There are many different approaches you can use. Since the 1980s, I've been designing an MMORPG and using a hierarchial point-form layout in simple ASCII text files (which are also organized hierarchially)...
Initially, I started out with a vision of having a system with a bank of modems, which was inspired by a real-time multi-user game called Infinity Complex on a multi-line BBS which was apparently running the Galacticom BBS software. Then in the 1990s the internet swept the public by storm, and I upgraded (or scaled up) my vision to accommodate a much larger multi-player base.
To organize the data, I have a set of directories like this:
- Cartography (maps of the planet, continents, cities, dungeons, etc.)
- Creatures (monsters that are computer-controlled)
- Environment (plants, buildings, terrain, etc.)
- Foods (some real, some fantasy)
- Items (things the players can pick up and use like tools, art, etc.)
- Magic (spells, potions, equipment like wands, etc.)
- Species (the player-controlled characters, most species have multiple races)
- Background (detailed histories that are not fully explained in the story)
- Dictionary (almost exclusively for made-up words)
- Encyclopedia (almost exclusively for made-up things and places)
- Story (mine is currently larger than 65 MBs of pure ASCII text, divided up into numbered book sub-directories each containing separate files like "chapter8.txt")
- Marketing ideas
- Screen shots from other games
- Production (this one is currently empty as I'm currently developing prototypes)
- Protocol (for client-server communications)
- Size of elements (or tiles, etc.)
Within many of these directories, I have a variety of text files named simply and logically, and then in many cases I also have accompanying "Research" directories where I store more files that are the result of research that I've done over the years...
For the Orc species I have a file called "Concepts/Species/Orc.txt" which contains specifications, the various races, abilities, natural intelligence levels, and other information about Orcs. I also have a "Concepts/Species/Research/Orc/" directory which contains pictures and other information about Orcs which I have researched over the years. If I create art for Orcs some day, then I will store it in the "Concepts/Species/Art/Orc/" directory (and make any subdirectories there for the different races, or whatever, if necessary).
For other species, just change "Orc" to whatever the name of that species is. For a species I created where there is no pre-existing data anywhere to be found, if there is something similar to it then I store a copy of it in the relevant "Research" directory for that species. If I need to add a note to a .PDF file, for example, then I'll create a .txt file with the same base filename and save my notes in there.
Another example would be "Shops" which works in pretty much the same way. For the Weapons shop (which is sometimes combined with the Armoury and/or Archery shops in some towns), I have a text file called "Concepts/Shops/Weaponry.txt" which contains a list of various weapons that these shops can carry. There's also another sub-heading for "specialized weapons" in this same text file that lists certain specific weapons that are only available in a few shops throughout the world, along with a little bit of background about why (e.g., the merchant has a specialized skill that is needed to create this particular type of weapon, and there are only three characters throughout the world that have this skill). For shops that are sometimes combined with other shops, I have a special sub-heading in my text file for this too, with references to the filenames for those shops (and then I make sure those shops reference back as well). For pictures of weapons and documentation about how various weapons work (from researching the internet, scanning pages from library books, etc.), I store these files in the "Concepts/Shops/Research/Weaponry/" directory.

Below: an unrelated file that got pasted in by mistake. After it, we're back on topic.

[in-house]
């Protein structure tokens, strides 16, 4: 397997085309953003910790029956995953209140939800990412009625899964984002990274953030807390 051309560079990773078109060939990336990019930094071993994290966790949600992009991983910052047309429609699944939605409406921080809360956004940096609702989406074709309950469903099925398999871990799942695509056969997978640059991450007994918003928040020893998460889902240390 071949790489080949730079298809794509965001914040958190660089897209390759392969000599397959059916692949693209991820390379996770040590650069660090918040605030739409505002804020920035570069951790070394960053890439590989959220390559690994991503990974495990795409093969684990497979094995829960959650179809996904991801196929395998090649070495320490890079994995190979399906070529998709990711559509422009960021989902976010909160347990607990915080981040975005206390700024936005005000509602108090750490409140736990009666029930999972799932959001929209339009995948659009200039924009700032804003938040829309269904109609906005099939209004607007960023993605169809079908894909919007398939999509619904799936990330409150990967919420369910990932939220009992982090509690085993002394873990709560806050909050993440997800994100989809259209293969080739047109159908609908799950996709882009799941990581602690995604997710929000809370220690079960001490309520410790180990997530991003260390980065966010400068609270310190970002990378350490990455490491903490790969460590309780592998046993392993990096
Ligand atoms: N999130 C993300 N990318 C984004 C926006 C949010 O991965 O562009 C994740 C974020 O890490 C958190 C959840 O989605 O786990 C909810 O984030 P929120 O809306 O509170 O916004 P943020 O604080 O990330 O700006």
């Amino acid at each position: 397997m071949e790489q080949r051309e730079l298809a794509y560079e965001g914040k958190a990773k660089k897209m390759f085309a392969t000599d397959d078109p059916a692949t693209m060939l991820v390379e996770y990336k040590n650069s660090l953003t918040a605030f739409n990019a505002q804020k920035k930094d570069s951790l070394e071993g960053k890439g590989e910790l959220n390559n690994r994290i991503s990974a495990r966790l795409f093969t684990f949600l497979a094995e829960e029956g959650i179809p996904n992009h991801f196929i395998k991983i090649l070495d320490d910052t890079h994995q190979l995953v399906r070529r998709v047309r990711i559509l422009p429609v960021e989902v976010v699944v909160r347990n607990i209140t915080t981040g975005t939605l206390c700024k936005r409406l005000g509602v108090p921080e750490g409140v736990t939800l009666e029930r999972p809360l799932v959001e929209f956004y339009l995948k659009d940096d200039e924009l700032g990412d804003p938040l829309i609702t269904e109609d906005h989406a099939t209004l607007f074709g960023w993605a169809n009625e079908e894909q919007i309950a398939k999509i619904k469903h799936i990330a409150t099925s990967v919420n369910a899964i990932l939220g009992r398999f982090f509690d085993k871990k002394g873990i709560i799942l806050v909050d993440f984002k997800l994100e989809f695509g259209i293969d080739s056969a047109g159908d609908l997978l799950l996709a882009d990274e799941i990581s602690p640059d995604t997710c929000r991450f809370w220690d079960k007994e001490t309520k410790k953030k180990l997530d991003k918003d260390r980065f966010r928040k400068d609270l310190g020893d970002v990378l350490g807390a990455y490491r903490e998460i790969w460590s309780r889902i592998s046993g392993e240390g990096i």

The key with using a hierarchy like this effectively though is to try to keep the structure deep instead of flat. In other words, don't fill up your higher (closer to the "root" or "top") in your structure with too many categories -- sub-categorize instead. (If you're so inclined, use a database to store your information; my personal preference just happens to be a deep directory structure instead, and it works quite well for my needs.) If you go flat-and-wide instead of deep, it will become a challenge to navigate and manage, and over time it will feel "disorganized" and be more of a pain to work with.
Under "Project_name" I do keep a few text files, which are:
- credits.txt (a list of people who have contributed a few ideas, support, etc.)
- description.txt (a generalized description of the project, will be useful in marketing)
- names.txt (literally thousands of names I've been dreaming up all these years)
- vision.txt (general purpose of this project, key features, benefits to users, etc.)
Under the other directories I often have a "resources.txt" file that includes links to web sites (and the dates I found them just in case I need to use a service like "archive.org" to view them in the future) with a note about why the link is relevant. These are the types of resources that I don't absolutely have to have, but would be useful in expanding on further research should I need to at some point (searching for stuff in Google is very helpful, but pre-determined resources like this can still save a lot of time).
I hope this is helpful to you, or, at the very least, interesting enough to get you started.